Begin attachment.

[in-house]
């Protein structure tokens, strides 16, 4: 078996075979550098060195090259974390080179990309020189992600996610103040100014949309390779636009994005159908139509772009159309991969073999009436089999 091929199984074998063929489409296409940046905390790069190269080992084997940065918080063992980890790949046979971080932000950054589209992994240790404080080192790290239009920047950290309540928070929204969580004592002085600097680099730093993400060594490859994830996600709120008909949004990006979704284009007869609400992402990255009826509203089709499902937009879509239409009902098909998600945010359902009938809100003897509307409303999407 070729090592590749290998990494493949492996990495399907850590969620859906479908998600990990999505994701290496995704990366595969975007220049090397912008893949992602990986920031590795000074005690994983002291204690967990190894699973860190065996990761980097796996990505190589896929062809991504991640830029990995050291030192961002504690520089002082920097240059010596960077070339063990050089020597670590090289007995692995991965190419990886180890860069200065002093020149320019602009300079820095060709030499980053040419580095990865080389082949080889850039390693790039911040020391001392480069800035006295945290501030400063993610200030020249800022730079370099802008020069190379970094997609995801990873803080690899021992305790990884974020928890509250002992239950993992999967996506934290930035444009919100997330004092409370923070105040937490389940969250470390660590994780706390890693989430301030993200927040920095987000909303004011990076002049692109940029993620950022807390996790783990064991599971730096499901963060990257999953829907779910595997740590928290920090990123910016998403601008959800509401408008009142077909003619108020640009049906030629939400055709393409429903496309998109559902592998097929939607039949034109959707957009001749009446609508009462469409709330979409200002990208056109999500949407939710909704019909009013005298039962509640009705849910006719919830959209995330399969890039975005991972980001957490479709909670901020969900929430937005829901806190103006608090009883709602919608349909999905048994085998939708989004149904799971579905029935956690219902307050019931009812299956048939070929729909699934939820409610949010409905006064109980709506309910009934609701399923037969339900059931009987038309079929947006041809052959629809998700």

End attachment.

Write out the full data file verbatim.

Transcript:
[in-house]
């Protein structure tokens, strides 16, 4: 078996075979550098060195090259974390080179990309020189992600996610103040100014949309390779636009994005159908139509772009159309991969073999009436089999 091929199984074998063929489409296409940046905390790069190269080992084997940065918080063992980890790949046979971080932000950054589209992994240790404080080192790290239009920047950290309540928070929204969580004592002085600097680099730093993400060594490859994830996600709120008909949004990006979704284009007869609400992402990255009826509203089709499902937009879509239409009902098909998600945010359902009938809100003897509307409303999407 070729090592590749290998990494493949492996990495399907850590969620859906479908998600990990999505994701290496995704990366595969975007220049090397912008893949992602990986920031590795000074005690994983002291204690967990190894699973860190065996990761980097796996990505190589896929062809991504991640830029990995050291030192961002504690520089002082920097240059010596960077070339063990050089020597670590090289007995692995991965190419990886180890860069200065002093020149320019602009300079820095060709030499980053040419580095990865080389082949080889850039390693790039911040020391001392480069800035006295945290501030400063993610200030020249800022730079370099802008020069190379970094997609995801990873803080690899021992305790990884974020928890509250002992239950993992999967996506934290930035444009919100997330004092409370923070105040937490389940969250470390660590994780706390890693989430301030993200927040920095987000909303004011990076002049692109940029993620950022807390996790783990064991599971730096499901963060990257999953829907779910595997740590928290920090990123910016998403601008959800509401408008009142077909003619108020640009049906030629939400055709393409429903496309998109559902592998097929939607039949034109959707957009001749009446609508009462469409709330979409200002990208056109999500949407939710909704019909009013005298039962509640009705849910006719919830959209995330399969890039975005991972980001957490479709909670901020969900929430937005829901806190103006608090009883709602919608349909999905048994085998939708989004149904799971579905029935956690219902307050019931009812299956048939070929729909699934939820409610949010409905006064109980709506309910009934609701399923037969339900059931009987038309079929947006041809052959629809998700």